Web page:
Protestors Demand Fair Pay, Locked Tuition

Photo by Maryum Elnasseh
Photo by Maryum Elnasseh

Dozens of students, faculty members, alumni, and community members took to the street on the evening of February 28 to protest Virginia Commonwealth University’s acquisition of the Mansion 534 building on February 8.

The event, which was organized by VCUarts Adjuncts Organizing for Fair Pay, Students for Equal Adjunct Pay and Young Democratic Socialists at VCU, was the second demonstration regarding this issue to take place in less than a week.

Demonstrators held a banner stating “End VCU’s gentrification” and handed out fliers to the multitudes passing by the intersection of Broad St. and Harrison St. en route to the Siegel Center for the VCU men’s basketball game.

“VCU bought another building for $3.5 million. Yet VCU adjunct faculty are still not paid living wages and student tuition continues to rise,” the fliers stated. “We demand a real estate acquisition freeze until all adjuncts are paid fairly and VCU student tuition rates are locked.”

In May 2017, the VCU Board of Visitors approved a 3.8% tuition increase – which is equivalent to $494 – for in-state undergraduate students for the 2017-2018 academic year. For out-of-state students, there was a 4.2% increase, leaving them paying $1,369 more than they had to during 2016-2017.

As for adjunct art faculty, they are paid $1,000 per credit hour. Despite the increase from the previous semester’s $800 per credit hour wage, this amount is still only half of the national average of $2000 per credit hour.

“What do we want?” “Fair pay.” “When do we want it?” “Yesterday,” the crowd chanted.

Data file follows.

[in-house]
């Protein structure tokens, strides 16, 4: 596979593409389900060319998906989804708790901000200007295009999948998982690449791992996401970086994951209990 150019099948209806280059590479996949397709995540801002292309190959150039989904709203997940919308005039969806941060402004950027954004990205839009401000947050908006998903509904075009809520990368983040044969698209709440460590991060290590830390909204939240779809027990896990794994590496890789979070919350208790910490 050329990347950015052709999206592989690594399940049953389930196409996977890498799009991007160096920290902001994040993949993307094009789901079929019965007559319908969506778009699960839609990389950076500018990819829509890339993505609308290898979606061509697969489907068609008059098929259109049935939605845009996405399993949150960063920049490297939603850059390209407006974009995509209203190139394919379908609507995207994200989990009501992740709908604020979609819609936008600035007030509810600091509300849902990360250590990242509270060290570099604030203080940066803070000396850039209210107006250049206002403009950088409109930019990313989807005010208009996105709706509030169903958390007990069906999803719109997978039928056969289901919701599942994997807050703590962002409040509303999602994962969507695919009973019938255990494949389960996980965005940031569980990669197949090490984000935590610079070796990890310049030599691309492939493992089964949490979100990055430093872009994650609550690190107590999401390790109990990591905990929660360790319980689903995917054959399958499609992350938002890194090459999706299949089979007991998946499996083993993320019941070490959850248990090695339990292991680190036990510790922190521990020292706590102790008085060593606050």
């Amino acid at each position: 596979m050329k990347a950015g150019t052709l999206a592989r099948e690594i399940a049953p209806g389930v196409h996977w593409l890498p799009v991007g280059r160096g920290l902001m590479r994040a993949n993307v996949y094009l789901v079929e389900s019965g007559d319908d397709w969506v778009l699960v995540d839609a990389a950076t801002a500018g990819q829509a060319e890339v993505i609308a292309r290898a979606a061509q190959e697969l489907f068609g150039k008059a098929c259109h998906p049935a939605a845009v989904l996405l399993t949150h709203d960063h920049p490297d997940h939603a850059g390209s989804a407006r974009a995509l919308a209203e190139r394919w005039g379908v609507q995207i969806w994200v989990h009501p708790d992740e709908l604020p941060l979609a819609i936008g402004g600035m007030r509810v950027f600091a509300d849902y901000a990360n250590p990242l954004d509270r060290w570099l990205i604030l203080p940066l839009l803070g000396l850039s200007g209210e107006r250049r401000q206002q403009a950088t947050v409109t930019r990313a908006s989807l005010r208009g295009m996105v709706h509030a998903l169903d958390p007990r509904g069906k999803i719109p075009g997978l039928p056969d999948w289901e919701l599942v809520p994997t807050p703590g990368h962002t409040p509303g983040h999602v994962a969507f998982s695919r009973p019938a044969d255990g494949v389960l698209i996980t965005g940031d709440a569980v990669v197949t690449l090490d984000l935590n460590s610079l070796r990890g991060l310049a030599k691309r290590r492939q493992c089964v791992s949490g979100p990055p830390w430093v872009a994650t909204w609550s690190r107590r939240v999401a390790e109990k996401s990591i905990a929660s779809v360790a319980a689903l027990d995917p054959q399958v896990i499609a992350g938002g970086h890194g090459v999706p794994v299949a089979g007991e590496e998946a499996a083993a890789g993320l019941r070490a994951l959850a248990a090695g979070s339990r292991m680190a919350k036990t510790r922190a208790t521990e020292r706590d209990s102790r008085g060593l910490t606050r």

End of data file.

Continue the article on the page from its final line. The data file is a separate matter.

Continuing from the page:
An adjunct art faculty member at the protest who chose to go by the name Will brought up the university’s Master Plan – ONE VCU, which was unveiled in February.

“They’re talking about expanding and they’re spending lots of money on architecture consultants and urban planning while there are massive wage discrepancies between the faculty,” Will said. “We think that VCU should be focusing on the citizens of Richmond and try to make their lives better than trying to bring in outsiders and do this kind of expansion.”

Another protestor, VCU alumnus Goad Gatsby, said he hopes the protests will end what has been VCU’s “really bad process” of buying properties, from its $2.5 million purchase of the former Sahara restaurant in 2016 and its $2.82 million purchase of the New York Pizza fast food building in 2017 to, now, the Mansion building acquisition.

“There needs to be a smarter way of going about doing this. I think there needs to be student input before these decisions are made,” Gatsby said.

The groups’ work is not done; they are gathering again for a meeting on March 16 to organize and discuss how to make equity a priority at VCU.

According to Will, just raising awareness makes a huge difference.

“That’s why we’re here. To hand out information. Wake the people up.”

Maryum Elnasseh, Contributing Writer

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